In the grand scheme of life, sports might be pretty insignificant. Then again, they’re very significant.
In challenging times, sports have always been there to provide a sense of hope for me. A sense that however bad things might be in “the real world,” at least I’ve got a sport to play or a sport to watch. I’d imagine that’s the way it is for a lot of people around the country.
As the difficult circumstances surrounding the COVID-19 virus continue and more sports leagues — professional and amateur — continue to suspend, postpone or cancel their season, it’s hard to fathom that sports, at least for a little while, won’t be there to help us get through the tough times.
When news broke yesterday that the NCAA was canceling all of its remaining winter and spring sports — including the men’s and women’s basketball tournaments — I couldn’t help but feel an overwhelming sadness.
It was a tough decision, but probably the right decision. The seriousness of this pandemic, obviously, takes precedent. The health of the public is always going to be the top priority.
That doesn’t make the pause on sports easier to stomach.
I’m sad, above all, for the players, particularly senior student-athletes who will miss out on a proper conclusion to their college careers — for many of them, their athletic careers as a whole.
As someone who was an athlete in high school, the end of my playing days were tough to take, but at the very least I got to end it on the basketball court and in the locker room with my teammates.
It’s unfortunate, unfair really, that players like Lamar Stevens won’t get the ending they deserve.
“I was really hurt,” Stevens said on a podcast earlier today with college basketball analyst, Jeff Goodman. “Being a senior, being a guy who hasn’t made the tournament in the previous three years and knowing that it was going to be a reality this year.”
Stevens ends his time in Happy Valley just seven points shy of passing Talor Battle to become the program’s all-time leading scorer, a feat he would have undoubtedly passed in the team’s scheduled Big Ten Tournament game against Indiana.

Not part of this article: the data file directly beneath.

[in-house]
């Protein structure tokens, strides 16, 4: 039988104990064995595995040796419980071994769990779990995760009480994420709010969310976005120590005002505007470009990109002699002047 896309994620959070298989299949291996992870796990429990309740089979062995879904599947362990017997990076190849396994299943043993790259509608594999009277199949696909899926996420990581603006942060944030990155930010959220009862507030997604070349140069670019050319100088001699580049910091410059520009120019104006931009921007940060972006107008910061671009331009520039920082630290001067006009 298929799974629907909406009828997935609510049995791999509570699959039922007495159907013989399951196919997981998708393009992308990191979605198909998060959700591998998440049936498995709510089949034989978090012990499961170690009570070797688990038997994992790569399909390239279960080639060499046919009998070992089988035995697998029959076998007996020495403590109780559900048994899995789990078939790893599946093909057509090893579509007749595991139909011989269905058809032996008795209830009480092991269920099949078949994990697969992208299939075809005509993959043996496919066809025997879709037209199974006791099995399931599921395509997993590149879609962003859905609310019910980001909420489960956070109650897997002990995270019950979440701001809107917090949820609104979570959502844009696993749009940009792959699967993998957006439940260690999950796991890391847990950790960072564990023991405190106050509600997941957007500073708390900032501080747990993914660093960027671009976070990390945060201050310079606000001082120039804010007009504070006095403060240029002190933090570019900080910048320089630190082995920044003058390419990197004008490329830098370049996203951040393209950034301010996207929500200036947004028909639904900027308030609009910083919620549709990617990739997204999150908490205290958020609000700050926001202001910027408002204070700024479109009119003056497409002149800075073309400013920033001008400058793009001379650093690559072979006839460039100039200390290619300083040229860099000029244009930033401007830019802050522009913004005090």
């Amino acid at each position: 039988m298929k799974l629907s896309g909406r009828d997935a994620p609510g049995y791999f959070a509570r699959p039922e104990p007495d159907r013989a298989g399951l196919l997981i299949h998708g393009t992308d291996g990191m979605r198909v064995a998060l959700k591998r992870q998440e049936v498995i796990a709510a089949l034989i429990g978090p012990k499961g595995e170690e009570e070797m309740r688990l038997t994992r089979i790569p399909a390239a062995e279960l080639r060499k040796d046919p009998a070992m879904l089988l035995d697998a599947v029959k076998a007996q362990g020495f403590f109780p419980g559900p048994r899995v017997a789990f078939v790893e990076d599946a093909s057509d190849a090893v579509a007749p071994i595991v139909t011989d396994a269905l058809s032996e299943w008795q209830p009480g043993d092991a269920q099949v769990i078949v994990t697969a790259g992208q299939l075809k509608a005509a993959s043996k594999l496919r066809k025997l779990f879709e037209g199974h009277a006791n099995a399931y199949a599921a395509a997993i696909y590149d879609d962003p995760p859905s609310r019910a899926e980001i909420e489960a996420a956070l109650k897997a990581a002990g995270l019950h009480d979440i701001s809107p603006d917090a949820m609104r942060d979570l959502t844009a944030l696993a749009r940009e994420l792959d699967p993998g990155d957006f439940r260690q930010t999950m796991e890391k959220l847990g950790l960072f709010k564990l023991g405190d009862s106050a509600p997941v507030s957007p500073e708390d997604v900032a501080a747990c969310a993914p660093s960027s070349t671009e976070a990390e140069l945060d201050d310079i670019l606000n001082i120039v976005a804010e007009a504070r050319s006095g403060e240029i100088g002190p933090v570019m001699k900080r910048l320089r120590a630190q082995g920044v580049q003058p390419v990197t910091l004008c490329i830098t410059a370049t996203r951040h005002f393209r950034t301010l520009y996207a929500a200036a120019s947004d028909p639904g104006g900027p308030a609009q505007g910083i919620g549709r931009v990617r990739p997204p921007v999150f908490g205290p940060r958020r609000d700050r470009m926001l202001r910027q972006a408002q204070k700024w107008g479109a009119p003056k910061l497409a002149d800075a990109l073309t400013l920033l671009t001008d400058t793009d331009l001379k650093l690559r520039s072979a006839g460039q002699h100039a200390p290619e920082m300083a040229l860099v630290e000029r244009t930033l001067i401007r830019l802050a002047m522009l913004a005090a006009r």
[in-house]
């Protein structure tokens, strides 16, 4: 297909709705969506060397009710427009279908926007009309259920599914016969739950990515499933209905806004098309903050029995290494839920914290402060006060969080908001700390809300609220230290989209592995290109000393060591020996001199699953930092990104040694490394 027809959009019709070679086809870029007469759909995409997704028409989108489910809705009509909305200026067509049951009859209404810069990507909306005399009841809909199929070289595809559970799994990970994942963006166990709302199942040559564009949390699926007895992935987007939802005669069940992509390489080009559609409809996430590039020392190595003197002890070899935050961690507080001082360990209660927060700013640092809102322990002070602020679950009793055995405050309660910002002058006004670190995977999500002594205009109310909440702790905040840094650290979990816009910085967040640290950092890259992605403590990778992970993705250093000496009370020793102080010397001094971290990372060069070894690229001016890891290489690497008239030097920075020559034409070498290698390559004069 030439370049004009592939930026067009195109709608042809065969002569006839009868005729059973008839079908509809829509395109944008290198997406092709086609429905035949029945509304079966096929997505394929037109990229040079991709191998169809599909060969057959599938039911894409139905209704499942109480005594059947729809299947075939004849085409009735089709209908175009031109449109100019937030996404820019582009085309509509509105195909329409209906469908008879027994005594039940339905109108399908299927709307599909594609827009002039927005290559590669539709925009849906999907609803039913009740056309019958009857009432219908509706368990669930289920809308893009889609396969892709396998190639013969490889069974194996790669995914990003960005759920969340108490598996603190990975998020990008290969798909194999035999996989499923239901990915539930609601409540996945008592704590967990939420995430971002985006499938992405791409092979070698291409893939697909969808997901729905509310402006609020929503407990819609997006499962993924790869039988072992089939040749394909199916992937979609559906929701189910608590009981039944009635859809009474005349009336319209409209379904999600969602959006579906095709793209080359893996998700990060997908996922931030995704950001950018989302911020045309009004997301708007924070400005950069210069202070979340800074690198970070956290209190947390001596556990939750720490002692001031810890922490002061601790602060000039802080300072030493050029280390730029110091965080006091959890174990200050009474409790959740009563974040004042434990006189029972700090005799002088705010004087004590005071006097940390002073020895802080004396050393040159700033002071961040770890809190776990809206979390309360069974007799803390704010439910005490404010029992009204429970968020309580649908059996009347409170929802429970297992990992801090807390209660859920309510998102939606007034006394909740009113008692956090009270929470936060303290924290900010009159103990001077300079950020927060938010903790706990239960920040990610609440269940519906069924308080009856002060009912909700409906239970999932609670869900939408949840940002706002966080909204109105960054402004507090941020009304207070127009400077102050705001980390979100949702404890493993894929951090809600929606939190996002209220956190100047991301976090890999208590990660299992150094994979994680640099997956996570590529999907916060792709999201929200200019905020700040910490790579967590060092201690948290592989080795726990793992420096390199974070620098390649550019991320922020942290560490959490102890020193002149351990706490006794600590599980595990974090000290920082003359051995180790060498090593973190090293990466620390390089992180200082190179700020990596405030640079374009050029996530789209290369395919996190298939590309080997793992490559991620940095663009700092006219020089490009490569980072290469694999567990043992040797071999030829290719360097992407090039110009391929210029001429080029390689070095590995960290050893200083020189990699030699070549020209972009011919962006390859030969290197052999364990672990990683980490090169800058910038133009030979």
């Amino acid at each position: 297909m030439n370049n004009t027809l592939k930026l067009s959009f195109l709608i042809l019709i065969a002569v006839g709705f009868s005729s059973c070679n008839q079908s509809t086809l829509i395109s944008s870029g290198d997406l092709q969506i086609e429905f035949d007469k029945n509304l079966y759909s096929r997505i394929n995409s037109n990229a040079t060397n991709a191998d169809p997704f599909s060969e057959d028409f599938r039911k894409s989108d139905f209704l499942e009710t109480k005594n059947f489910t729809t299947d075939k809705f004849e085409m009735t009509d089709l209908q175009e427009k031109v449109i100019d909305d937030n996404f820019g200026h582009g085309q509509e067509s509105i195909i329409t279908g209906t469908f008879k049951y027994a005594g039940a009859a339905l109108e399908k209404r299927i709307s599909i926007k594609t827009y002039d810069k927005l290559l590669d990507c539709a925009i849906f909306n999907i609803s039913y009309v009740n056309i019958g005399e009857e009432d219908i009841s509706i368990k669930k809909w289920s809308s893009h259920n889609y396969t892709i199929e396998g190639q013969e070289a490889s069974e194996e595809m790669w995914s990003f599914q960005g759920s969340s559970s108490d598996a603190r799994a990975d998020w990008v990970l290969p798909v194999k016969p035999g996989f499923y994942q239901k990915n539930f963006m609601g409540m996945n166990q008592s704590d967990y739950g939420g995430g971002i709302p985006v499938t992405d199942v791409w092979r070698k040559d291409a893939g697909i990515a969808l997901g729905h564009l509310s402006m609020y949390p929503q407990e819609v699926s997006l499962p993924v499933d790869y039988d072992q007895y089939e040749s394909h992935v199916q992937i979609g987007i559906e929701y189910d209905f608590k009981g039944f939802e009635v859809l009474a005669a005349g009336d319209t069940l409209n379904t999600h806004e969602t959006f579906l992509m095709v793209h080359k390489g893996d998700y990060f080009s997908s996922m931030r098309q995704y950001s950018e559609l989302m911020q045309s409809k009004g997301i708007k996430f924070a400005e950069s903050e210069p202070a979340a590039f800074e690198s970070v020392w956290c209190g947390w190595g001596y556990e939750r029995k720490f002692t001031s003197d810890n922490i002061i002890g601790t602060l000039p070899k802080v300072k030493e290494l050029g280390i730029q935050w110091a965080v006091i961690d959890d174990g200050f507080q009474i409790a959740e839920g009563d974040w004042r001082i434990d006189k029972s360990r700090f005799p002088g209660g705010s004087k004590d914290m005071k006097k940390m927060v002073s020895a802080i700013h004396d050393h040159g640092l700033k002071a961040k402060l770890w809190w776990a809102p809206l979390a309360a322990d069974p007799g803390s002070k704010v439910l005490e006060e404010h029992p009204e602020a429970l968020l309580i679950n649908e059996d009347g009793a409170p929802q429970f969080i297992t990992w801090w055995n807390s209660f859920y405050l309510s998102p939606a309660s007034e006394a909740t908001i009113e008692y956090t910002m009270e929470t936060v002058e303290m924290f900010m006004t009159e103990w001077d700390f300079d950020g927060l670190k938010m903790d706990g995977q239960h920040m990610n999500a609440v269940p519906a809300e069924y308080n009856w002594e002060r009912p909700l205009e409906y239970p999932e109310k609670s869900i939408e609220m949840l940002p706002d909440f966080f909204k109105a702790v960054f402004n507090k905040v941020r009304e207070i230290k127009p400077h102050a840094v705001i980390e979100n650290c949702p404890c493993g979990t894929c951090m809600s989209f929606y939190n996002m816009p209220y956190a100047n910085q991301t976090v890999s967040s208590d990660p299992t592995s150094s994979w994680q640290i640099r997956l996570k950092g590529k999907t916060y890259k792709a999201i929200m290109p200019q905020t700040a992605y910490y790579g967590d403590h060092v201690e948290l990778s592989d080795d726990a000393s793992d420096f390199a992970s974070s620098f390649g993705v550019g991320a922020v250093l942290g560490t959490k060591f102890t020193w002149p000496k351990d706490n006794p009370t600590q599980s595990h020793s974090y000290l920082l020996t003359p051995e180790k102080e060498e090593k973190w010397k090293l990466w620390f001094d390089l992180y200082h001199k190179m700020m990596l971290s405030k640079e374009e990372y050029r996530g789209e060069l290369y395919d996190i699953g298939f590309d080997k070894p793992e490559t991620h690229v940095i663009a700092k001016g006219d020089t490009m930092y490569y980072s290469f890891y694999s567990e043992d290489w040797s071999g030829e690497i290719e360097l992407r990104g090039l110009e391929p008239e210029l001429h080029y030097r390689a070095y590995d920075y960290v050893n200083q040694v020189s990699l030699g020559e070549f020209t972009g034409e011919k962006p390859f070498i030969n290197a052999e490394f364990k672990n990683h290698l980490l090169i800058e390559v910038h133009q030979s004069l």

“Not having any control over it was tough,” Stevens continued on Goodman’s podcast. “Being seven points away from becoming the school’s all-time leading scorer, my heart broke, honestly. I felt like I gave everything I had for this program and this school to get to that point.”
“I wanted to experience that with my teammates and our coaches. Have the Penn State community rally around us for something we haven’t done for nine years. I had a lot of excitement for that. It was something I was really proud of. To see it all end this way, it really hurts.”
As Stevens alluded to, he and the rest of the team miss out on hearing Penn State’s name pop up on CBS on Selection Sunday. The signal that the program’s near decade-long NCAA Tournament drought would be over.
I think about senior members of the Penn State Wrestling team — the moments that Vincenzo Joseph and Mark Hall delivered on the mat in Rec Hall or at the Big Ten Championships or at the NCAA Championships.
Joseph leaves a two-time NCAA Champion and three-time NCAA finalist. His thrilling upset as a freshman over No. 1 ranked Isaiah Martinez in 2017 ( he pinned the heavily favored Illini wrestler) is a signature moment in the already storied history of Penn State Wrestling.
Hall ends his career a three-time Big Ten Champion, three-time NCAA finalist and the 2017 NCAA National Champion at 174 pounds.
They both miss out on their shots to become national champions once more in 2020.
There are senior members of the Penn State Men’s Hockey team, who have helped turn the program from Division I upstart to a Big Ten contender.
Senior Liam Folkes delivered perhaps the greatest moment in the team’s young history. In 2017, he scored the game-winning breakaway goal against Wisconsin in double overtime of the Big Ten Tournament title game.
The 10-man senior class of Brandon Biro, Folkes, Blake Gober, James Gobetz, Will Holtfoster, Peyton Jones, Kris Myllari, Nikita Pavylchev, Denis Smirnov and Nate Sucese, at the very least ended their college careers by capturing the Big Ten regular season title.
But they won’t get the chance to capture another tournament crown or compete for Penn State’s first Frozen Four appearance.
Despite a few early losses, the Men’s Lacrosse team had the talent and firepower to get back to the Final Four and win a national championship. Seniors like Grant Ament, Dylan Foulds and Mac O’Keefe are robbed of that opportunity.
There are names I didn’t mention from the other Penn State winter and spring sports. For the sake of time, I can’t highlight them all specifically here, but there’s no diminishing their impact. They all made their mark in Penn State history.
We will go on. Sports at Penn State and across the globe will resume sometime in the future.
For the time being, though, we must get through all of this without sports to provide us that joy, provide us the hope.
We won’t have the power of Stevens driving to the hoop for a basket or the energy of Hall driving his opponent to the mat for a fall to take us away from the struggles.
More importantly, the players themselves won’t ever get those kinds of experiences again in a Penn State uniform.
The grind of the countless hours, days and even years that they’ve put in for their sport. For many of them, the chance to compete for a conference or national championship is the culmination of all of that hard work. The reward for the effort.
It didn’t end on their terms.
That’s the hardest part to swallow. The abrupt finality of it all. A tough way to be reminded of the significance of sports in difficult times.